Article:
Written and Directed by David E. Talbot
Starring Danny Glover, Mo'Nique, Omar Epps, Kimberly Elise, Gabrielle Union, Romany Malco, J.B. Smoove, Jessie T. Usher, John Michael Higgins, Keri Hilson
Christmas Film Review by Chris Olson
Christmas is a time for families, whether you like each other or not. Comedy drama Almost Christmas from filmmaker David E. Talbot takes this idea and laces it with a strong sense of pathos, by having its main characters coming together for their first family Christmas since the passing of one of their own. What ensues is a cacophony of suppressed anxieties, bitter resentment, and holiday drama.
Danny Glover plays the lead role of Walter, a man recovering from the recent loss of his wife, whom by all accounts was an incredible woman. It's her ethereal presence that shapes the atmosphere of Walter's beautiful family home as his offspring join him five days before Christmas. Rocking up with either their kids, partners, and/or baggage (physical and emotional), Walter's relatives soon make up the ingredients for a Christmas calamity.
There is a degree of National Lampoon's A Christmas Vacation about Talbot's Almost Christmas that makes it feel very worn before it even starts. For a movie that emerged in 2016, it seems not much has changed when it comes to making a Christmas comedy. The characters are mostly glossy and flat, the plot is nonsensical, and the filmmaking aesthetic relies heavily on a schmaltzy score and rich lighting. Ultimately meaning that there is nothing edgy or memorable about this Yuletide offering.
That being said, a few moments of sparkle can be found among the bland tree branches, such as the emotional core which gets revealed a couple of times during the film. The loss of the matriarch hits different characters in different ways, the best of which happens to rising football star Evan (Jessie T. Usher) in the latter half of Almost Christmas. There are some beautifully poignant moments with Walter attempting to recreate his wife's sweet potato pie late at night in the kitchen. Another enjoyable part of this film was Mo'Nique who plays Walter's thunderous sister-in-law, whose stinging quips and showbiz anecdotes were hilarious. She also delivers a line about a dildo which is simply brilliant.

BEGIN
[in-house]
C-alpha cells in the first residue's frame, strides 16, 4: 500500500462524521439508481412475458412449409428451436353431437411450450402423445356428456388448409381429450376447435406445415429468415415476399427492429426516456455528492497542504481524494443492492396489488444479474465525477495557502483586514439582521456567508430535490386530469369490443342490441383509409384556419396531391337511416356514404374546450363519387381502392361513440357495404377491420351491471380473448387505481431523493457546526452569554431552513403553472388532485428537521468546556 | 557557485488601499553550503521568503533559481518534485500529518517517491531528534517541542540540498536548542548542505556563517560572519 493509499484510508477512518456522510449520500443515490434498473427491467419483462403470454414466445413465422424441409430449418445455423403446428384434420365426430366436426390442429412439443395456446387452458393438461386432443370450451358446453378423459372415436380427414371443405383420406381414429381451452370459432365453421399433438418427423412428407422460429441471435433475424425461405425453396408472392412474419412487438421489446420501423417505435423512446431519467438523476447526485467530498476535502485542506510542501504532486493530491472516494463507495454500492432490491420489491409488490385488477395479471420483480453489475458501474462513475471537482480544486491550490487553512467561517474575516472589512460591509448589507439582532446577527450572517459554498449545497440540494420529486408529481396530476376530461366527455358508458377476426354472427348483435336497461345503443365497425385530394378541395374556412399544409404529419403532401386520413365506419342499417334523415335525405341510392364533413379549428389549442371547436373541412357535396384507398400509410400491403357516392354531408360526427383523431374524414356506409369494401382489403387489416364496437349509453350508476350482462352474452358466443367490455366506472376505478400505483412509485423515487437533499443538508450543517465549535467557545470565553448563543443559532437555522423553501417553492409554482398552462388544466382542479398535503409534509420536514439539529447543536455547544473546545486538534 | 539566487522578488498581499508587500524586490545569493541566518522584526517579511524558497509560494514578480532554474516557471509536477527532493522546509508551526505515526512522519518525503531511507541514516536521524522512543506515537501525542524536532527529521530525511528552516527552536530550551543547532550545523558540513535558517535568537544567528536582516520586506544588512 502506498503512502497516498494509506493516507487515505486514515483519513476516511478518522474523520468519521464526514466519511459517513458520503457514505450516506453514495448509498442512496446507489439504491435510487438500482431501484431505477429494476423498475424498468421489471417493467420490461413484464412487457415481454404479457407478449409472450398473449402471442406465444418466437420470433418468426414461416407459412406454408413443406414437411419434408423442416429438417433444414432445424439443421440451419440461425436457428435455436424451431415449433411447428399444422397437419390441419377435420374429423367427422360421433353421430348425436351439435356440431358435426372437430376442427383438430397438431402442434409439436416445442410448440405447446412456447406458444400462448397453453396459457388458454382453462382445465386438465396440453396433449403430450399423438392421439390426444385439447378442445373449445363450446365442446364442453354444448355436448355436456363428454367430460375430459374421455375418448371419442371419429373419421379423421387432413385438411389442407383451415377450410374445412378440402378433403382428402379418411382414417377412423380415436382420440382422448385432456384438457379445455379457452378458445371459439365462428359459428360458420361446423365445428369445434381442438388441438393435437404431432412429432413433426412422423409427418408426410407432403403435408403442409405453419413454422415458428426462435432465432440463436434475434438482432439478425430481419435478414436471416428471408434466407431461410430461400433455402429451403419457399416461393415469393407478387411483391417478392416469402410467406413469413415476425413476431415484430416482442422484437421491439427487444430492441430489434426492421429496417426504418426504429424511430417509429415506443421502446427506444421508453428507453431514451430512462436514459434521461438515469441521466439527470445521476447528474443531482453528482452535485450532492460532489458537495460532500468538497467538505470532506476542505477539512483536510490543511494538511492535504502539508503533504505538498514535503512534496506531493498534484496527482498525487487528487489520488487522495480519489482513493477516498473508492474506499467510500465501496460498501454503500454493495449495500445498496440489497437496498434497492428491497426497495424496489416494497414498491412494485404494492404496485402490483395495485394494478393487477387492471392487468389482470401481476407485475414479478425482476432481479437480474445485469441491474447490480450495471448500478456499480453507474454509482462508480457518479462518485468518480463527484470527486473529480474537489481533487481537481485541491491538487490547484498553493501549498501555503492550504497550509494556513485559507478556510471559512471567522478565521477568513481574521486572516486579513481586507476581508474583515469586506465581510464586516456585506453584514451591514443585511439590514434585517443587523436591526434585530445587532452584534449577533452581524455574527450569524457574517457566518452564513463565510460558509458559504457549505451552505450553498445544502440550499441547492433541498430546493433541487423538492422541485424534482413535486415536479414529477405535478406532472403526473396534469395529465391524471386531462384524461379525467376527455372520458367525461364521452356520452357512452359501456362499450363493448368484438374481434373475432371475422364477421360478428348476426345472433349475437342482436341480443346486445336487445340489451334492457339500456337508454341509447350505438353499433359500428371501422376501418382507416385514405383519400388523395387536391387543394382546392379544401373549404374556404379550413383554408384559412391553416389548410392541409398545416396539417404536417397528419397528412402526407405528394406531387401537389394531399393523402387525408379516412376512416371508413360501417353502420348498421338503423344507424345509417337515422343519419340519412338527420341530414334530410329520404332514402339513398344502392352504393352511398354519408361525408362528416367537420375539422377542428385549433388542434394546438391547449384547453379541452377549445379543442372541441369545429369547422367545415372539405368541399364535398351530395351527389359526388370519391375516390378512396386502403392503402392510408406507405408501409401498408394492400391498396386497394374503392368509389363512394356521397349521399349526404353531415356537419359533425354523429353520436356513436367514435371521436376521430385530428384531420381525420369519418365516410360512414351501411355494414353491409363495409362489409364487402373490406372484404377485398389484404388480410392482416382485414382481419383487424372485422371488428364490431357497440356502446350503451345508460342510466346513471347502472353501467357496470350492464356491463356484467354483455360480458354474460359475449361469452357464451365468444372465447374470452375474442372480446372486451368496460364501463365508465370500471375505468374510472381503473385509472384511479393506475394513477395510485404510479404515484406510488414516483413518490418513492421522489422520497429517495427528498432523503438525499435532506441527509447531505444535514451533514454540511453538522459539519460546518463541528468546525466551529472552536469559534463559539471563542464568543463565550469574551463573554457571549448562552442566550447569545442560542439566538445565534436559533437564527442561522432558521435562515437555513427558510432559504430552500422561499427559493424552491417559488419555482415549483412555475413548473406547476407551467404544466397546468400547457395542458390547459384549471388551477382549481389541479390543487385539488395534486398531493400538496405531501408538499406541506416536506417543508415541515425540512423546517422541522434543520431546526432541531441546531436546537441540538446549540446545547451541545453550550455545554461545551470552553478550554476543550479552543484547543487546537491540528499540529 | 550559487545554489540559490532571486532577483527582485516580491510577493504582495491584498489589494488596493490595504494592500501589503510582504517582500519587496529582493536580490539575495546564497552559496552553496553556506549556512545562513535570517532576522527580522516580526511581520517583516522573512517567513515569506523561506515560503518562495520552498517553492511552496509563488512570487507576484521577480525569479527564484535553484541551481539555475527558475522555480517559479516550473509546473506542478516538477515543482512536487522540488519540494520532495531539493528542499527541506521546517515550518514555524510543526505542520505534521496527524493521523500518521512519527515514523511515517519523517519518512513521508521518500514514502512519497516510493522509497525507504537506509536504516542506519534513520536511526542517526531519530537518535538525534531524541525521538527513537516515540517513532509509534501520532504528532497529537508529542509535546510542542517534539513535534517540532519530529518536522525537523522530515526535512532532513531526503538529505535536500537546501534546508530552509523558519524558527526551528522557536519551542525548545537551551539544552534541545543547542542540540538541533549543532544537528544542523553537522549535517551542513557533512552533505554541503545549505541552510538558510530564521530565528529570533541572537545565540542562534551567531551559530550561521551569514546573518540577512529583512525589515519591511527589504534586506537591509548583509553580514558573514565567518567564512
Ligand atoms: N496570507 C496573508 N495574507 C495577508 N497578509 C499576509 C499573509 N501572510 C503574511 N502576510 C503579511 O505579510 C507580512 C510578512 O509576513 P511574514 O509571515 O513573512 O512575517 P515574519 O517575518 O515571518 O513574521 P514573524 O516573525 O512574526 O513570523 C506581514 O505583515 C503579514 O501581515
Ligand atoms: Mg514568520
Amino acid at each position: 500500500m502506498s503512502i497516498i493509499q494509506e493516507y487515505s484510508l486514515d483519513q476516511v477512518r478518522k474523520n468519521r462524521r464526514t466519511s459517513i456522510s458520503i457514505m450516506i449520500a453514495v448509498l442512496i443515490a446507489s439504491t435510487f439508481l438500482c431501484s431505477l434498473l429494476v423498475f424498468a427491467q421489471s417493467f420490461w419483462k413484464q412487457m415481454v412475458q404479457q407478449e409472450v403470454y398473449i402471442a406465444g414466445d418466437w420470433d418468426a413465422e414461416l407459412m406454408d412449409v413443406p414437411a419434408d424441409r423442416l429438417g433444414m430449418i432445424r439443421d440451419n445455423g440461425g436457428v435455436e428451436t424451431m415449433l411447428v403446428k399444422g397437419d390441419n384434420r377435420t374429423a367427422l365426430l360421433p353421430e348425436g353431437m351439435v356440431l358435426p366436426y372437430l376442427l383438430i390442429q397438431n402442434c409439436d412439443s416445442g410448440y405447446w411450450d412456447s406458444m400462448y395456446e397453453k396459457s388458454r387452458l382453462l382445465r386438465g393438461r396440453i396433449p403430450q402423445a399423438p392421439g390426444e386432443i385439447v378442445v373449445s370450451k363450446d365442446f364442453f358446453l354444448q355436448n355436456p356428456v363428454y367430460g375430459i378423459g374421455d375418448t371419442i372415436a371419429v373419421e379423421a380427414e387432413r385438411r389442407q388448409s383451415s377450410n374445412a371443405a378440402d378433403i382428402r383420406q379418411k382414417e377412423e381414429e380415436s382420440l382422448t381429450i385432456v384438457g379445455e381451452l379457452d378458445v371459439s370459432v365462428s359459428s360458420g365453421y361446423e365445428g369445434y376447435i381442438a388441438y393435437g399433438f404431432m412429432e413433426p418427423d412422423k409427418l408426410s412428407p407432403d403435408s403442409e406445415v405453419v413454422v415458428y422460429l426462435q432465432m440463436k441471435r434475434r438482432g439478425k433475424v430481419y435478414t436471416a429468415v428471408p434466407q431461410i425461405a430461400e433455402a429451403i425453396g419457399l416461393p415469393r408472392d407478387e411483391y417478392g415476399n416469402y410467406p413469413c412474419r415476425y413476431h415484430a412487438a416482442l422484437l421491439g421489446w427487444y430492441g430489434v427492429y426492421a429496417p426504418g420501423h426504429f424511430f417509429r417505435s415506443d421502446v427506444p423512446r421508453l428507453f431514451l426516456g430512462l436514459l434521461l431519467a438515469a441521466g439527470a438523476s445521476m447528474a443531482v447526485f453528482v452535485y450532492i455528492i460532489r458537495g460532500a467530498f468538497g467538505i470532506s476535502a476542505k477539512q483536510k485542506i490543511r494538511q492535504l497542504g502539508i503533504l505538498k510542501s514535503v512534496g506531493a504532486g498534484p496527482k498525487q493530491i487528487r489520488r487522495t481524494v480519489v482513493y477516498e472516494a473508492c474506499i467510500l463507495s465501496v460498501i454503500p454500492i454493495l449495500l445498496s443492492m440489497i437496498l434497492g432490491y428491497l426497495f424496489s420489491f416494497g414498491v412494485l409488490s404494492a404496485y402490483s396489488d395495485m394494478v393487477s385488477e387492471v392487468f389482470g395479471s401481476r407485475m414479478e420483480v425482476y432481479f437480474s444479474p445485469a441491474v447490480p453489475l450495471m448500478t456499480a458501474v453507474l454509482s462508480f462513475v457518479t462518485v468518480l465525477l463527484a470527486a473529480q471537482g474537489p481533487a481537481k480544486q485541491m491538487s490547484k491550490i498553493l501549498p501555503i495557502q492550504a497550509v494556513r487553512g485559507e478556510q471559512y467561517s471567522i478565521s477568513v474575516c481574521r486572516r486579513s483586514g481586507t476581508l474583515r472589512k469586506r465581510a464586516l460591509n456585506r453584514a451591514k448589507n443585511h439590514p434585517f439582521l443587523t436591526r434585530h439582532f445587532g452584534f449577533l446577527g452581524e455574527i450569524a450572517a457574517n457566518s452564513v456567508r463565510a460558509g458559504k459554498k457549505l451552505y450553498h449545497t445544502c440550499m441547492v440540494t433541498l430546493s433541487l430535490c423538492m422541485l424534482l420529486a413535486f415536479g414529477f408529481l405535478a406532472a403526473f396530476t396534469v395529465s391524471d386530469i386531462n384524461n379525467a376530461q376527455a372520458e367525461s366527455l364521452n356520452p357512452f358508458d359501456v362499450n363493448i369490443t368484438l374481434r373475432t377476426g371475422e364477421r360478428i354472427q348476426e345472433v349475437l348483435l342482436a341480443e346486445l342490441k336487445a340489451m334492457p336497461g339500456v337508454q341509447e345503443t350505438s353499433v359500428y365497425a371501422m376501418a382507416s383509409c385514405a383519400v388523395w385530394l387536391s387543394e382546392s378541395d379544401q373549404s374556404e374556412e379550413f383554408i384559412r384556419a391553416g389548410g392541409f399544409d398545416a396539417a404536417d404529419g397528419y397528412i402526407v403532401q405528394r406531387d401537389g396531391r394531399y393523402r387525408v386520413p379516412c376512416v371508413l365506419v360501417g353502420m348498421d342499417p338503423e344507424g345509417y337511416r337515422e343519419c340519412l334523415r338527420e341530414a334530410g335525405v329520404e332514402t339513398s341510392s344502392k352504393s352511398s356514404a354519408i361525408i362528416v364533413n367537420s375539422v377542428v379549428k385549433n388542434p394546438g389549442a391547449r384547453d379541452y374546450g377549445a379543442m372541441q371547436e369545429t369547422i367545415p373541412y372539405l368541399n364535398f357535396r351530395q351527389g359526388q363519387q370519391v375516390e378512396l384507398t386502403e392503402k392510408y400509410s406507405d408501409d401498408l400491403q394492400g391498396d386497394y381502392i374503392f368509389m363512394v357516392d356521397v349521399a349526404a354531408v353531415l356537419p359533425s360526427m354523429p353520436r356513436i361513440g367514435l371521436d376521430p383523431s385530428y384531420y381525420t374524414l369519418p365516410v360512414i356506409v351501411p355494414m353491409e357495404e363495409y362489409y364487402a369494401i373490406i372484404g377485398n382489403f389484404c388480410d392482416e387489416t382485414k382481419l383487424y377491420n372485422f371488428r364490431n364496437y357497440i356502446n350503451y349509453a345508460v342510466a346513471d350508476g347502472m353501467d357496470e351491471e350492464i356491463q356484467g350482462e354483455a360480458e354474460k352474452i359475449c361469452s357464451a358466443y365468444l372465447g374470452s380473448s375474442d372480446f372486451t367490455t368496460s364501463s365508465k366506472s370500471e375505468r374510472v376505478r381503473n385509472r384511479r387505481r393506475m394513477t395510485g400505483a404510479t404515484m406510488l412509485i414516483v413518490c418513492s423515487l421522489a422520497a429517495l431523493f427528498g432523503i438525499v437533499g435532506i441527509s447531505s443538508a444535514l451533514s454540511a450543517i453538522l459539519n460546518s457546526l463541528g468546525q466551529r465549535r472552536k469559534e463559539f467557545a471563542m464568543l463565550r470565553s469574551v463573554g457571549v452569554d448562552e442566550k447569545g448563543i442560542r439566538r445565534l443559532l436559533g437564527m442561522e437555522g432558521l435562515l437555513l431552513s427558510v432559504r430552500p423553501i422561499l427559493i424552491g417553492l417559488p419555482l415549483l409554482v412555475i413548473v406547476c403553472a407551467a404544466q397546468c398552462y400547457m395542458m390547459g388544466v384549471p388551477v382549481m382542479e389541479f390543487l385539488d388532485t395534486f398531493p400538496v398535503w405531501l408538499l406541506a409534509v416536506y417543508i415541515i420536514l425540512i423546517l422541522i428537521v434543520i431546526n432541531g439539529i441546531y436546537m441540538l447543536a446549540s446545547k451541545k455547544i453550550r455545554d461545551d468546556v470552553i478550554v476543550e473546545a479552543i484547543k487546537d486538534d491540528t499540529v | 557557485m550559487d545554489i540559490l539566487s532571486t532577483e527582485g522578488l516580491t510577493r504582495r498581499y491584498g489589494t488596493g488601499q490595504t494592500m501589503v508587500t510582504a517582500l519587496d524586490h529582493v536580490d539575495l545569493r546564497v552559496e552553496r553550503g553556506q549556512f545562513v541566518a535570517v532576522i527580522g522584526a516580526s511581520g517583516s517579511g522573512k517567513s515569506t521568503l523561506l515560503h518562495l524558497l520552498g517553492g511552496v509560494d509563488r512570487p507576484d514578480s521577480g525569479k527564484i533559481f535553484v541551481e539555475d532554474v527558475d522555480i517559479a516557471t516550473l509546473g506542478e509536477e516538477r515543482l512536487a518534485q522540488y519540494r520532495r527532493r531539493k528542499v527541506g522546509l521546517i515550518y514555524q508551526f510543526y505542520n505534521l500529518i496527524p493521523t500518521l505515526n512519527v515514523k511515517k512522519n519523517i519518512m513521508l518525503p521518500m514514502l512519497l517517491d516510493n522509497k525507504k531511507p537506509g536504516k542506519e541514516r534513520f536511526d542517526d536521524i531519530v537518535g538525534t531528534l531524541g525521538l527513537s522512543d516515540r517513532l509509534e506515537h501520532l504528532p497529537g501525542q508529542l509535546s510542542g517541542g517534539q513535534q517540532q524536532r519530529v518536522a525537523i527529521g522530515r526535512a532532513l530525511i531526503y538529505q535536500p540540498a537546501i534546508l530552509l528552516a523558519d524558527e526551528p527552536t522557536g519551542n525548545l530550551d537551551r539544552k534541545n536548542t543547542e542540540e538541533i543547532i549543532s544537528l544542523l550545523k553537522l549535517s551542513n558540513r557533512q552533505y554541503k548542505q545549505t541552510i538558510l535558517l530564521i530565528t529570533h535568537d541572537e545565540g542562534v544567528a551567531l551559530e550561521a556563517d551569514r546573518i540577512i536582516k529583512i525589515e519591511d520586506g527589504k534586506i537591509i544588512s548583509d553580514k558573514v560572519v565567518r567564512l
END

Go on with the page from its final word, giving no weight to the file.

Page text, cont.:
The major issue with a film like this is chaos. The plot is as overstuffed as the turkey and just as dry. Talbot attempts to stitch together a myriad of subplots for each of the characters, most of which end up undercooked or pointless, and increases the need for contrivance and unbelievable character motivations and behaviour. Without all this unnecessary noise, Talbot could have hit home harder with the stronger emotional points of his film and rendered his audience inert rather than unconvinced.
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